The power of negative thinking 

Life sucks — but maybe that’s a good thing?

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Not only does this mind-set not lead to happiness, it can actually exacerbate the gloom of being alive. “Again and again, we have seen how merely not wanting to think certain thoughts or to feel certain emotions isn’t sufficient to eliminate them,” Mr. Burkeman writes. “It is our constant efforts to eliminate the negative — insecurity, uncertainty, failure, or sadness — that is what causes us to feel so insecure, anxious, uncertain, or unhappy.”

He cites a study in which every time a bell rang, subjects were to say to themselves, “I am a loveable person.” Those with low self-esteem “didn’t feel particularly loveable to begin with — and trying to convince themselves otherwise merely solidified their negativity. ‘Positive thinking’ had made them feel worse.” Indeed, the whole scenario is a bummer just to imagine.

This is an example of “ironic process theory,” which explores the ways in which our efforts to suppress certain thoughts or behaviors result, ironically, in their becoming more prevalent. The idea, as outlined to Mr. Burkeman by Harvard professor Daniel Wegner, is as familiar as the parlor game in which someone is told not to think about a white bear. Of course, thereafter, she can think of nothing else.

What, then, is someone to do when the idea of bucking up is just not enough? To use the parlance of the season, go negative. “Many of the proponents of the ‘negative path’ to happiness take things further still, arguing — paradoxically, but persuasively — that deliberately plunging more deeply into what we think of as negative may be a true condition of true happiness.” That is exactly what Mr. Burkeman does. Over the course of Antidote, he seeks out thinkers who illustrate the way in which things traditionally thought of as antithetical to happiness — failure, embarrassment, death, etc. — can actually be a way toward a more gratifying life.

As is generally the case with books of this sort, Mr. Burkeman makes himself both narrator of and the test case for this approach. Along the way, he attends a week-long, silent Vipassana meditation retreat, visits the museum of failed products in Ann Arbor, Mich. (A Touch of Yogurt shampoo, Pepsi AM Breakfast Cola, etc.), and travels to a Kenya ghetto. He also speaks with experts on various versions of the “negative path,” including one of the world’s foremost Stoics (his name is Keith, and he lives in Watford, U.K.) and Oprah-approved spiritual writer Eckhart Tolle.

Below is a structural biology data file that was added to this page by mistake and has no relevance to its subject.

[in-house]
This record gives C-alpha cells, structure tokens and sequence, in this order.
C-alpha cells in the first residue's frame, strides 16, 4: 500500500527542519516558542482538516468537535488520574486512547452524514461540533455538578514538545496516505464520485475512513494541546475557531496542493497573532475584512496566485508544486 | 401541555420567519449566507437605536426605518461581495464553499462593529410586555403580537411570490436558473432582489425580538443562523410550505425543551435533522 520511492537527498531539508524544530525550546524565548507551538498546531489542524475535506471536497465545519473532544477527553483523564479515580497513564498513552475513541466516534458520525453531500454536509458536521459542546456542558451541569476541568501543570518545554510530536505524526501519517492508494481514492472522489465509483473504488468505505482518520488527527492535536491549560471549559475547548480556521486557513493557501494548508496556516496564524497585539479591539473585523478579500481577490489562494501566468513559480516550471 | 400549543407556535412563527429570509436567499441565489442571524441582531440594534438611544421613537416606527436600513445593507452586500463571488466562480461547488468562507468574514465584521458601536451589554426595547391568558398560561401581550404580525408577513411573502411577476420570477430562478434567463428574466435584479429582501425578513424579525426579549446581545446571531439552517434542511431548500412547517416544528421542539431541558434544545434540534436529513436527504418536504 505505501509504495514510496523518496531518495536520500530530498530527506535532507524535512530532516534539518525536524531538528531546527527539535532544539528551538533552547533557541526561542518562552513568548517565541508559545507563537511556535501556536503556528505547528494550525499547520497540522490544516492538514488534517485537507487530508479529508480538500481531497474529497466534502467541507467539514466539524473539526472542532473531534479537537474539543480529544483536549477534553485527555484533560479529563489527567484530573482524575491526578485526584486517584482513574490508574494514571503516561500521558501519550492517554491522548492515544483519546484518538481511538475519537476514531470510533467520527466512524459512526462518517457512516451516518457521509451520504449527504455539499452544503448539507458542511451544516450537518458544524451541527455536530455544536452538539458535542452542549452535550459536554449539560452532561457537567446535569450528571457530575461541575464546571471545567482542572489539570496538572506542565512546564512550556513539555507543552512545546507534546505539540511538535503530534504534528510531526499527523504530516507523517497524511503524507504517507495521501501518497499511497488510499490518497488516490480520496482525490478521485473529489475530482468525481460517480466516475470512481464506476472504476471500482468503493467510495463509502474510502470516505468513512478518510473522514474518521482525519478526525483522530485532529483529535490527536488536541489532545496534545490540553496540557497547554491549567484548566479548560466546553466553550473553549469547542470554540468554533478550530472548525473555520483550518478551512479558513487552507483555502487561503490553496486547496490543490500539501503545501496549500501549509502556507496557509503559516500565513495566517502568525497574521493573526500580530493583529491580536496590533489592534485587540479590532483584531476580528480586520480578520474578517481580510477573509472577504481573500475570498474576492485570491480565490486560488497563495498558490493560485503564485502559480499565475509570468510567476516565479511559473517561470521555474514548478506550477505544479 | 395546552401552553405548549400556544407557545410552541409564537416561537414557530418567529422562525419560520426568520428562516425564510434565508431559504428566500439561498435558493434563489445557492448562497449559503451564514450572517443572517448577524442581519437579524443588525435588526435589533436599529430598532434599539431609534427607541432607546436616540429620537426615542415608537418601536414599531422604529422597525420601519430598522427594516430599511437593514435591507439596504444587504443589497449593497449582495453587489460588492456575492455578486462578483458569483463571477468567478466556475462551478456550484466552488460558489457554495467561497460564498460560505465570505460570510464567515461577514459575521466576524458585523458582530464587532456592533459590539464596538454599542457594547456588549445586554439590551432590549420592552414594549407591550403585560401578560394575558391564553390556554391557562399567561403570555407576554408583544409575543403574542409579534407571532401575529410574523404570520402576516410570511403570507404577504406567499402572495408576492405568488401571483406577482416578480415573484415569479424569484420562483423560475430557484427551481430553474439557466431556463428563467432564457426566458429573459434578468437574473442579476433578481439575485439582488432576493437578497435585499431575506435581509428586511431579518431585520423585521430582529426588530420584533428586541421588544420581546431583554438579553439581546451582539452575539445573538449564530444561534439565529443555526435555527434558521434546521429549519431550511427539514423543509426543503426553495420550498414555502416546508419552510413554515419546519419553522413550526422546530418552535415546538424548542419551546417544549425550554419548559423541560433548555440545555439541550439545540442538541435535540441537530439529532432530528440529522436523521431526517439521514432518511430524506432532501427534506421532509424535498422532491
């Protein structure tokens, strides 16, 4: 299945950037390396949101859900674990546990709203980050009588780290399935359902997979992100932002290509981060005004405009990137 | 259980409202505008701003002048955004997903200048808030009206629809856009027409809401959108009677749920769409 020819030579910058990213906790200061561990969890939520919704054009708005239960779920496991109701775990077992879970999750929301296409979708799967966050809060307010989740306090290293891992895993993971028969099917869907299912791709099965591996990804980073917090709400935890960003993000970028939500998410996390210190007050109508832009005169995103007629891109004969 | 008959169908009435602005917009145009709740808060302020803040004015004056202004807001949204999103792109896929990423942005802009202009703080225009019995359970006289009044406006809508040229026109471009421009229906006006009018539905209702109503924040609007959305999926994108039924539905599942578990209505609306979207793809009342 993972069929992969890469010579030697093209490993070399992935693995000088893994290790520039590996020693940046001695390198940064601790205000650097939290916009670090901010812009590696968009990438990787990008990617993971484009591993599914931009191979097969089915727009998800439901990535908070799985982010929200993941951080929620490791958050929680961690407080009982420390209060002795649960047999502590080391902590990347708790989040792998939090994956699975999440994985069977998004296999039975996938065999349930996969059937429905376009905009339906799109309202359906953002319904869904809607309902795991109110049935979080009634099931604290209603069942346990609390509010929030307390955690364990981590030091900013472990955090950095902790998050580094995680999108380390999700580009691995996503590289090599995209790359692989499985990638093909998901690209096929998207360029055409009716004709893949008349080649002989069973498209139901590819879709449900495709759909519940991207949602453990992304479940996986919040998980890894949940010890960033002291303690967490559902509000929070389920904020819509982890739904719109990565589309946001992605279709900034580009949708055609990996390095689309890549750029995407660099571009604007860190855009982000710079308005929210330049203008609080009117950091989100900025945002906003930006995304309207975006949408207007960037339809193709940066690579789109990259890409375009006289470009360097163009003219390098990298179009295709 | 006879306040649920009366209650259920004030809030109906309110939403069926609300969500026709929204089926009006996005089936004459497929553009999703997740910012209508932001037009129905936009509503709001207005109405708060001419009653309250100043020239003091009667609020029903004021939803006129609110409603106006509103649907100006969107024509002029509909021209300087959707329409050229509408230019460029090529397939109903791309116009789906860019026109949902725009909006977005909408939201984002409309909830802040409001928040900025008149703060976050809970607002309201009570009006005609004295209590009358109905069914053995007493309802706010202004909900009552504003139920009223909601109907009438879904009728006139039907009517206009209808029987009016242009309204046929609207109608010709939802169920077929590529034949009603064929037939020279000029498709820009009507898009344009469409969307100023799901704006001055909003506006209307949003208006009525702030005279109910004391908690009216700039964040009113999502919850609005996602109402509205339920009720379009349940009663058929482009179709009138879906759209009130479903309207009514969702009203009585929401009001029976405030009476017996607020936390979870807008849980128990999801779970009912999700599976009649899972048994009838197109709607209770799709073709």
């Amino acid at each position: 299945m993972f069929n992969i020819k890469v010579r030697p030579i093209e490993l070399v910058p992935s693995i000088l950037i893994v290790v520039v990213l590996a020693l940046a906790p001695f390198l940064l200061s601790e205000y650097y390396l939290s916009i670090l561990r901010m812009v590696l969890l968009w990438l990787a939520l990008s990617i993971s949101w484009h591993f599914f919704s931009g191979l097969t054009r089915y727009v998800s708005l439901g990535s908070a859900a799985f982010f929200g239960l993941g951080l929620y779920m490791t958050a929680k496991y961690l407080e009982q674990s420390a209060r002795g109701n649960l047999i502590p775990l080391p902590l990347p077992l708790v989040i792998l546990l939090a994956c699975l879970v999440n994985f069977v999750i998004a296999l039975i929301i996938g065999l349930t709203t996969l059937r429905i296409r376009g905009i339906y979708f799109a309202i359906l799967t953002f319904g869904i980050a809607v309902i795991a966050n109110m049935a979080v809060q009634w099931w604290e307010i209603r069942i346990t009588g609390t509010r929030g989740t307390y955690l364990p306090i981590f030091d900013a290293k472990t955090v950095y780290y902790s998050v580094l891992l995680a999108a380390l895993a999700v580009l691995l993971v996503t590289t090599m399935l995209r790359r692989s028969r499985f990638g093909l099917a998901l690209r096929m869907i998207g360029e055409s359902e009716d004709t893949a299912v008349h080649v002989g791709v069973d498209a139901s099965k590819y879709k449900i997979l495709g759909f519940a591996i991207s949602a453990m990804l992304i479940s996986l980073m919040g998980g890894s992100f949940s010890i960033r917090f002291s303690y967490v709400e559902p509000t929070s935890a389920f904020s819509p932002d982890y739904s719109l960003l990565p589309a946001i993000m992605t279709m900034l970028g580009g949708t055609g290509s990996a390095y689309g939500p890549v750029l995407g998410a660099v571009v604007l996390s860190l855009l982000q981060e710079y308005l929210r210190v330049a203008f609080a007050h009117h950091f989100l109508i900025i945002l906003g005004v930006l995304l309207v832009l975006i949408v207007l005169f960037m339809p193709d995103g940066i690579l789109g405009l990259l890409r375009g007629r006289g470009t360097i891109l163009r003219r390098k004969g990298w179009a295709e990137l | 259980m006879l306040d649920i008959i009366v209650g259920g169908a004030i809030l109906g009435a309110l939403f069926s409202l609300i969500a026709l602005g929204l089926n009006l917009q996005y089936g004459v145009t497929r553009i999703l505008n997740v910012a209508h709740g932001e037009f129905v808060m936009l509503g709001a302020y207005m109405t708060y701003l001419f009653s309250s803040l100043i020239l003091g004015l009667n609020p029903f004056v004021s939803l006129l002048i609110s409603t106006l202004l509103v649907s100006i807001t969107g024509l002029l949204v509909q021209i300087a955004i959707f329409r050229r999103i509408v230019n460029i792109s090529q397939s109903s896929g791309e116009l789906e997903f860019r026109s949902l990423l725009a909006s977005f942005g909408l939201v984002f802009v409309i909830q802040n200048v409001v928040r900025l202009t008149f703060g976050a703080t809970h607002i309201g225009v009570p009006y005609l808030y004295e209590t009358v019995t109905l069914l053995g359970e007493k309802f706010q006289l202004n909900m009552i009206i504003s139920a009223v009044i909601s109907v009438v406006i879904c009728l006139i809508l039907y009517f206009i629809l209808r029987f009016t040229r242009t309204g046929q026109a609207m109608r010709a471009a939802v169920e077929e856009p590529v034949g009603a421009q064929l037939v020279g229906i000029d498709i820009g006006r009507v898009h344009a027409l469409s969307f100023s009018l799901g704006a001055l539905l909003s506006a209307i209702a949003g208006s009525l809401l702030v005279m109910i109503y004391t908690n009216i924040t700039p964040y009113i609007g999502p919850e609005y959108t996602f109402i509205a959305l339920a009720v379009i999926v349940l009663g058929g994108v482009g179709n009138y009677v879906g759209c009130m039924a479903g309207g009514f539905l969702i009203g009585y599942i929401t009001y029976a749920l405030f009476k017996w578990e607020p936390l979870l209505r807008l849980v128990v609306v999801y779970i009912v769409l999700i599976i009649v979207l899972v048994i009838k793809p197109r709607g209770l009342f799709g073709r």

Naturally, any discussion of the negative soon arrives at the greatest white bear of them all: death. Here, positive thinking is laughably moot, since the circumstance of death is incontrovertible and universal. Instead of trying to deny death, or think their way around it, as the positivos do with other “negative” experiences, they simply ignore it, or mask it with notions of purpose and solidarity.

“Society itself is essentially a ‘codified hero system’ — a structure of customs, traditions and laws that we have designed to help us feel part of something bigger, and longer lasting, than a mere human life,” Mr. Burkeman writes. The existential prank being played on us all is that this is manifestly not the case — that while we may be loved by those close to us and accomplished in whatever endeavors we pursue, even on a grand scale, one day it’s going to be over, and there’s nothing we can do about it.

The philosopher Epictetus, as quoted by Mr. Burkeman, pointed out that fearing death is illogical. “Death is nothing to us,” he wrote, “since when we are, death has not come, and when death has come, we are not.” An elegantly morbid chiasmus of the subjectivity of mortality, nevertheless easier said than done, on the not-fearing-death front. But in fact Mr. Burkeman asserts that an increased familiarity with death — a more constant reminder of its imminence — can actually lead to an increased appreciation for life and less anxiety about our own expiration dates. The memento mori, an either literal or mental reminder on a regular basis may not only help to ease the fear but also to give vigor to one’s appreciation for being alive at that moment.

“Since the time of the ancient Greeks,” Mr. Burkeman puts it, “certain radical thinkers have taken the position that a life suffused with an awareness of one’s own mortality — as a matter of everyday habit, not just when direct encounters with death force our hand — might be a far richer kind of existence.” All aboard the winged chariot!

The real point here is that a relentless positivity is a dishonest way to live, and it attempts to deny not only reality but also vital aspects of human experience.


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